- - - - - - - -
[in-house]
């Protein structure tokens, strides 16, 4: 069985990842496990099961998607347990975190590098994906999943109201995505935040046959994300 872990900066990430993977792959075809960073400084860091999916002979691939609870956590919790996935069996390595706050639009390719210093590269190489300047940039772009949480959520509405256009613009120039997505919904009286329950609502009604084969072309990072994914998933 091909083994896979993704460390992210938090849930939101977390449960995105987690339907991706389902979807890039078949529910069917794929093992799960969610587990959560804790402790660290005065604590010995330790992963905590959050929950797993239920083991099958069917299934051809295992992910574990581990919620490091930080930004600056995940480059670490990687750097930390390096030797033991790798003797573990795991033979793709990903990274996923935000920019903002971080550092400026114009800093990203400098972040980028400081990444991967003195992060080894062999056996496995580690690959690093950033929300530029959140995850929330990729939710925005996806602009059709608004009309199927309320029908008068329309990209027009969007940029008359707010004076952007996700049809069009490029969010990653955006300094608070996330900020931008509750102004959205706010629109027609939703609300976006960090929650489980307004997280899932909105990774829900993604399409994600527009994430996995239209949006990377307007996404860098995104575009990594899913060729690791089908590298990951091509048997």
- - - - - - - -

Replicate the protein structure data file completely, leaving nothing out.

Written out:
[in-house]
């Protein structure tokens, strides 16, 4: 069985990842496990099961998607347990975190590098994906999943109201995505935040046959994300 872990900066990430993977792959075809960073400084860091999916002979691939609870956590919790996935069996390595706050639009390719210093590269190489300047940039772009949480959520509405256009613009120039997505919904009286329950609502009604084969072309990072994914998933 091909083994896979993704460390992210938090849930939101977390449960995105987690339907991706389902979807890039078949529910069917794929093992799960969610587990959560804790402790660290005065604590010995330790992963905590959050929950797993239920083991099958069917299934051809295992992910574990581990919620490091930080930004600056995940480059670490990687750097930390390096030797033991790798003797573990795991033979793709990903990274996923935000920019903002971080550092400026114009800093990203400098972040980028400081990444991967003195992060080894062999056996496995580690690959690093950033929300530029959140995850929330990729939710925005996806602009059709608004009309199927309320029908008068329309990209027009969007940029008359707010004076952007996700049809069009490029969010990653955006300094608070996330900020931008509750102004959205706010629109027609939703609300976006960090929650489980307004997280899932909105990774829900993604399409994600527009994430996995239209949006990377307007996404860098995104575009990594899913060729690791089908590298990951091509048997």